For some, a Caribbean cruise would be a dream vacation — unlimited food, drinks by the pool, watching the sunset from the deck of the ship. The adventure that awaits in a new vacation spot, with your loved ones in tow, can be very exciting. But not every vacation turns out to be a dream come true. In fact, it is not unheard of for cruise ship passengers to come away from their vacation experience with illnesses or injuries. If you have been the victim of a cruise gone wrong, contact a personal injury attorney to discuss your legal rights.
Who can you sue for an injury on a cruise ship?
A cruise ship is considered a common carrier, much like a bus, taxi, airplane or train. A carrier is an entity whose business is to provide transportation for people or goods for a fee. These entities can be held responsible for injuries to their passengers if the injured party can prove some form of negligence.
Which laws apply to claims against a cruise ship?
Cases involving cruise ships are unique with regard to which laws apply. In most personal injury cases, the applicable law is the law in the state where the injury occurred. Cruise ships are different. Most cruise ships are not registered in the United States, but instead, belong to other countries, such as the Bahamas or Panama. In these cases, however, maritime law applies. Maritime law is a separate body of law that governs legal issues involving vessels on the ocean.
The standard of care required for a cruise line
A common carrier is expected to use reasonable care in safely transporting its passengers (customers) to their destination. Yet, the law does not impose a theory of strict liability in these cases. Instead, the passenger must establish negligence or intent on behalf of the common carrier, which led to the passenger’s injuries. More specifically, maritime law requires that an injured passenger show that the ship’s operator knew or should have known about an unsafe condition.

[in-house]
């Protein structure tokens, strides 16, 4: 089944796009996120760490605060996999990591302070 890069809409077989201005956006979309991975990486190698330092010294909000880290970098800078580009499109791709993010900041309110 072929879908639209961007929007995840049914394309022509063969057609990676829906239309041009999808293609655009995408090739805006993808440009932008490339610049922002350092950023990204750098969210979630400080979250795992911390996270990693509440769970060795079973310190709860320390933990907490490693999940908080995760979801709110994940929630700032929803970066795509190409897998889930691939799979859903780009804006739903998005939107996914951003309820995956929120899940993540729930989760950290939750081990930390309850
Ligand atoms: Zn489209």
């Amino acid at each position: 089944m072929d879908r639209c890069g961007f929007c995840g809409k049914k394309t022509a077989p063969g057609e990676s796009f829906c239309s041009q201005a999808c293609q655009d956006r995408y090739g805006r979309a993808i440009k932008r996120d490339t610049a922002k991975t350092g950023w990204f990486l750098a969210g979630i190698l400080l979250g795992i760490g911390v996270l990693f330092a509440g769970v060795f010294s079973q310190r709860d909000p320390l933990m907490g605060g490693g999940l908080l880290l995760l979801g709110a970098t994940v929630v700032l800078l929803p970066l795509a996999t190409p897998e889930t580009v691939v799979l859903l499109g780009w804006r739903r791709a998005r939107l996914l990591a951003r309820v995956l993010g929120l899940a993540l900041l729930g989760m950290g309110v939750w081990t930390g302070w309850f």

What does “reasonable care” mean for a cruise line?
The exact definition of the term “reasonable care” differs based on the type of common carrier involved. A ship captain is required to meet all licensing and training requirements. They must also be given sufficient time to rest, in order to remain alert while transporting their passengers. All cruise ships must undergo regular inspections, maintenance, and repair. If any of these requirements is not met, that can be evidence of a failure to use reasonable care. Additionally, because of the unique nature of a cruise ship (i.e. confinement), cruise lines are required to properly store and handle food in order to prevent an outbreak of food poisoning. Decks and floors of the ship must also be safely maintained, in light of the increased risk of slippery conditions.
Contractual claims against a cruise line for personal injury
A personal injury attorney with experience handling these cases should be familiar with another type of legal claim, stemming from the cruise ship ticket purchased by passengers. When you purchase a ticket for a cruise, that document constitutes a legal contract between the cruise line (or common carrier) and the passenger. Specifics regarding the liability of the ship operator can be found on the back of the ticket, in most cases. The ticket will also indicate where any legal claim against the ship operator should be filed.
Determining negligence for a cruise ship injury
Because a cruise ship operator cannot be held strictly liable for injuries to its passengers, you must be able to establish negligent or willful actions on the part of the cruise ship operator. The case will hinge on establishing that a “reasonably careful ship operator” likely would have known about the hazard that caused the injury. Remember, it is understood that even the most careful operator will not be able to foresee every possible dangerous condition.
Injuries caused by cruise ship employees
Another type of claim that may arise is an injury caused by a crew member or cruise ship employee. Most courts will hold a ship operator responsible for the negligent or willful actions of an employee that results in injury to a passenger. This is true even if the ship operator could not have reasonably foreseen its employee would have acted in that manner. Liability may be found even for actions occurring while onshore during a port of call. An exception is to this rule applies to the ship’s doctor and other health care providers, if they are independent contractors.
If you have questions regarding cruise ship injuries or any other personal injury concerns, contact us online or call the Cottrell Law Office at (888) 433-4861.
He is licensed to practice law in the United States District Court for the District of Kansas, eastern Arkansas, western Arkansas, and western Missouri. He was Deputy Prosecuting Attorney in Crawford County, Kansas from 1987-1989.
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